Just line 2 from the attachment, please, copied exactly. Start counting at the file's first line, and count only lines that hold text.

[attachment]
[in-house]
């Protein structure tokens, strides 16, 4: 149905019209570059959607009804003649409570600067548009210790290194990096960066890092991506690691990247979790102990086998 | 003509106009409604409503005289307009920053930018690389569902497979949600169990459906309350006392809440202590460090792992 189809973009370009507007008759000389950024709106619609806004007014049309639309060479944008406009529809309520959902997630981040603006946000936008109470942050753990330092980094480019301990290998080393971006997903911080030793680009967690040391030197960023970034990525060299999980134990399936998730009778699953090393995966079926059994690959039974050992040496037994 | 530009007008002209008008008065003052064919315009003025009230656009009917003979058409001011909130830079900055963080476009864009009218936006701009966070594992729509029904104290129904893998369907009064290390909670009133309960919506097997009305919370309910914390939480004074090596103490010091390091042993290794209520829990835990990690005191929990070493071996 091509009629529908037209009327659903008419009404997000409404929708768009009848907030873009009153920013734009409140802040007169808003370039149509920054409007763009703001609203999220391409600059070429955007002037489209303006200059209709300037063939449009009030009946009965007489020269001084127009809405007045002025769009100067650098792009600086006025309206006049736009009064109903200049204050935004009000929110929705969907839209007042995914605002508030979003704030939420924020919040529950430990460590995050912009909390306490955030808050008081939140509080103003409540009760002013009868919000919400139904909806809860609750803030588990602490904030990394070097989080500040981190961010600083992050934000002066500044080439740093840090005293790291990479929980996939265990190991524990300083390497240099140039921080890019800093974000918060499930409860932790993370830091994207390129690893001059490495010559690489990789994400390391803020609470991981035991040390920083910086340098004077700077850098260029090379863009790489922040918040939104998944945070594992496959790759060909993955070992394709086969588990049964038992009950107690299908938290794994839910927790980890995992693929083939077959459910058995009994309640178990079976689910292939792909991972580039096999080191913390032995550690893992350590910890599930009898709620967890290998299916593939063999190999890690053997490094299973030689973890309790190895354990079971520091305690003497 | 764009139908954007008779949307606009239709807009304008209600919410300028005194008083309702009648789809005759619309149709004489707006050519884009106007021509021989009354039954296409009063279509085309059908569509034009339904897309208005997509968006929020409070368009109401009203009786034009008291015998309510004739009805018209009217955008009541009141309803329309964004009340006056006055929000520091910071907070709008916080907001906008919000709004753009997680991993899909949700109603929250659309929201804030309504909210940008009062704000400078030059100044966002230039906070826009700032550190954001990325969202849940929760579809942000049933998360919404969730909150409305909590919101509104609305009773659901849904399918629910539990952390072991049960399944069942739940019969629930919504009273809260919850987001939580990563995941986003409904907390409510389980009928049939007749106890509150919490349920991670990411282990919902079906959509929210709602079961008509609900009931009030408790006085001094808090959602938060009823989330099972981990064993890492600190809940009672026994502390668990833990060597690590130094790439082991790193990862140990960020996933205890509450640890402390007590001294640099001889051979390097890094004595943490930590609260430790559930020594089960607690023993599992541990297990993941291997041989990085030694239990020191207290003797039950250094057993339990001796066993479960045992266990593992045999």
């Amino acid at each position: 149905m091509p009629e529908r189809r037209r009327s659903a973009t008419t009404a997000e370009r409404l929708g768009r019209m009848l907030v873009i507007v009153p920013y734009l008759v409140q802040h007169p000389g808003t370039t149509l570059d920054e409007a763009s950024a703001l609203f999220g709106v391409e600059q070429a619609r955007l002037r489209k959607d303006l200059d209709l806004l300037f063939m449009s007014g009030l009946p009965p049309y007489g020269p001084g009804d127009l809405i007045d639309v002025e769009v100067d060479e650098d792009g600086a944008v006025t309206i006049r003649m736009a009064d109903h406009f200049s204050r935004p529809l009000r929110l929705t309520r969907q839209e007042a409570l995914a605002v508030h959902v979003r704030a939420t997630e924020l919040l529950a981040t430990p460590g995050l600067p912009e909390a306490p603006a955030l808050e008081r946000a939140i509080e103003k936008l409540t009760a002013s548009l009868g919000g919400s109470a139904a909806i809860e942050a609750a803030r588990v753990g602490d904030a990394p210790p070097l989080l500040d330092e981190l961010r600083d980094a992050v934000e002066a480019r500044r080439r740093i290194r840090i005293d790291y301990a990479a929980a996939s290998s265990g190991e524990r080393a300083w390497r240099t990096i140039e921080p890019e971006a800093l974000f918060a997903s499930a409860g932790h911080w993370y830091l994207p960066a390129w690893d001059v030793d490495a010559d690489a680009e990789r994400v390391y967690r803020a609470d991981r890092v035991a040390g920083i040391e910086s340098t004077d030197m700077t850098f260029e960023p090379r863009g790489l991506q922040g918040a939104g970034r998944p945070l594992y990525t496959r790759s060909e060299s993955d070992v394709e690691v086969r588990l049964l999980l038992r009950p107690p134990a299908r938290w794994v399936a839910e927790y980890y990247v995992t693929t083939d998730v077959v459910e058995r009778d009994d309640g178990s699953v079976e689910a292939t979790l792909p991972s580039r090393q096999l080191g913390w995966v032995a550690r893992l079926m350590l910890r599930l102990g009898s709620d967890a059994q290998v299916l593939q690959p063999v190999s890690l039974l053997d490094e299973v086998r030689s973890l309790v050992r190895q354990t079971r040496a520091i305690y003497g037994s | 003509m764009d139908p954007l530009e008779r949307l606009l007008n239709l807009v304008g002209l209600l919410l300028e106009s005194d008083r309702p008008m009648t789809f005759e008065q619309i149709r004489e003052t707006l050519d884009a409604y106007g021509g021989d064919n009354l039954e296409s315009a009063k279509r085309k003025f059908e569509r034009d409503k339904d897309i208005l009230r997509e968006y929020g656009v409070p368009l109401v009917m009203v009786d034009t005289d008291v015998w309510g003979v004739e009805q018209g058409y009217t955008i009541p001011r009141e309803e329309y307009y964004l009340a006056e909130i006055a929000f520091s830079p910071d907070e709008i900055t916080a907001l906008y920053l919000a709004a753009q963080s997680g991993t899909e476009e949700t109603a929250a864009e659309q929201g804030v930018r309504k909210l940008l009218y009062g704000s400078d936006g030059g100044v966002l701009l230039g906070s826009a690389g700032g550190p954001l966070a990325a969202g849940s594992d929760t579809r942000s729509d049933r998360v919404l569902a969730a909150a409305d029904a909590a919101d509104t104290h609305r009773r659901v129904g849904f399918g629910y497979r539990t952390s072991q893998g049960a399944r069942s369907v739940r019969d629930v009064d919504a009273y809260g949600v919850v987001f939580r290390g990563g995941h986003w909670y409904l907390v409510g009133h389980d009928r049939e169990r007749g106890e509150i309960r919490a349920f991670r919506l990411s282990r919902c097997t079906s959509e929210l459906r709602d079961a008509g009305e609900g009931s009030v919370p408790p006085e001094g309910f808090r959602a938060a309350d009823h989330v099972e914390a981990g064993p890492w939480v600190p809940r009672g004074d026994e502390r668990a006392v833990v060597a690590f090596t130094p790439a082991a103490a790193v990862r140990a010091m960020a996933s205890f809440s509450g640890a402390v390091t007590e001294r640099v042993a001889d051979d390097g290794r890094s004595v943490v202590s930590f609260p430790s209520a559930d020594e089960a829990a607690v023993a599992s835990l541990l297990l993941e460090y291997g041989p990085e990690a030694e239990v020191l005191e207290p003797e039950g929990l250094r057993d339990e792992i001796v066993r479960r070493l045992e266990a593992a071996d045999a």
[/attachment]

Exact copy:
């Protein structure tokens, strides 16, 4: 149905019209570059959607009804003649409570600067548009210790290194990096960066890092991506690691990247979790102990086998 | 003509106009409604409503005289307009920053930018690389569902497979949600169990459906309350006392809440202590460090792992 189809973009370009507007008759000389950024709106619609806004007014049309639309060479944008406009529809309520959902997630981040603006946000936008109470942050753990330092980094480019301990290998080393971006997903911080030793680009967690040391030197960023970034990525060299999980134990399936998730009778699953090393995966079926059994690959039974050992040496037994 | 530009007008002209008008008065003052064919315009003025009230656009009917003979058409001011909130830079900055963080476009864009009218936006701009966070594992729509029904104290129904893998369907009064290390909670009133309960919506097997009305919370309910914390939480004074090596103490010091390091042993290794209520829990835990990690005191929990070493071996 091509009629529908037209009327659903008419009404997000409404929708768009009848907030873009009153920013734009409140802040007169808003370039149509920054409007763009703001609203999220391409600059070429955007002037489209303006200059209709300037063939449009009030009946009965007489020269001084127009809405007045002025769009100067650098792009600086006025309206006049736009009064109903200049204050935004009000929110929705969907839209007042995914605002508030979003704030939420924020919040529950430990460590995050912009909390306490955030808050008081939140509080103003409540009760002013009868919000919400139904909806809860609750803030588990602490904030990394070097989080500040981190961010600083992050934000002066500044080439740093840090005293790291990479929980996939265990190991524990300083390497240099140039921080890019800093974000918060499930409860932790993370830091994207390129690893001059490495010559690489990789994400390391803020609470991981035991040390920083910086340098004077700077850098260029090379863009790489922040918040939104998944945070594992496959790759060909993955070992394709086969588990049964038992009950107690299908938290794994839910927790980890995992693929083939077959459910058995009994309640178990079976689910292939792909991972580039096999080191913390032995550690893992350590910890599930009898709620967890290998299916593939063999190999890690053997490094299973030689973890309790190895354990079971520091305690003497 | 764009139908954007008779949307606009239709807009304008209600919410300028005194008083309702009648789809005759619309149709004489707006050519884009106007021509021989009354039954296409009063279509085309059908569509034009339904897309208005997509968006929020409070368009109401009203009786034009008291015998309510004739009805018209009217955008009541009141309803329309964004009340006056006055929000520091910071907070709008916080907001906008919000709004753009997680991993899909949700109603929250659309929201804030309504909210940008009062704000400078030059100044966002230039906070826009700032550190954001990325969202849940929760579809942000049933998360919404969730909150409305909590919101509104609305009773659901849904399918629910539990952390072991049960399944069942739940019969629930919504009273809260919850987001939580990563995941986003409904907390409510389980009928049939007749106890509150919490349920991670990411282990919902079906959509929210709602079961008509609900009931009030408790006085001094808090959602938060009823989330099972981990064993890492600190809940009672026994502390668990833990060597690590130094790439082991790193990862140990960020996933205890509450640890402390007590001294640099001889051979390097890094004595943490930590609260430790559930020594089960607690023993599992541990297990993941291997041989990085030694239990020191207290003797039950250094057993339990001796066993479960045992266990593992045999």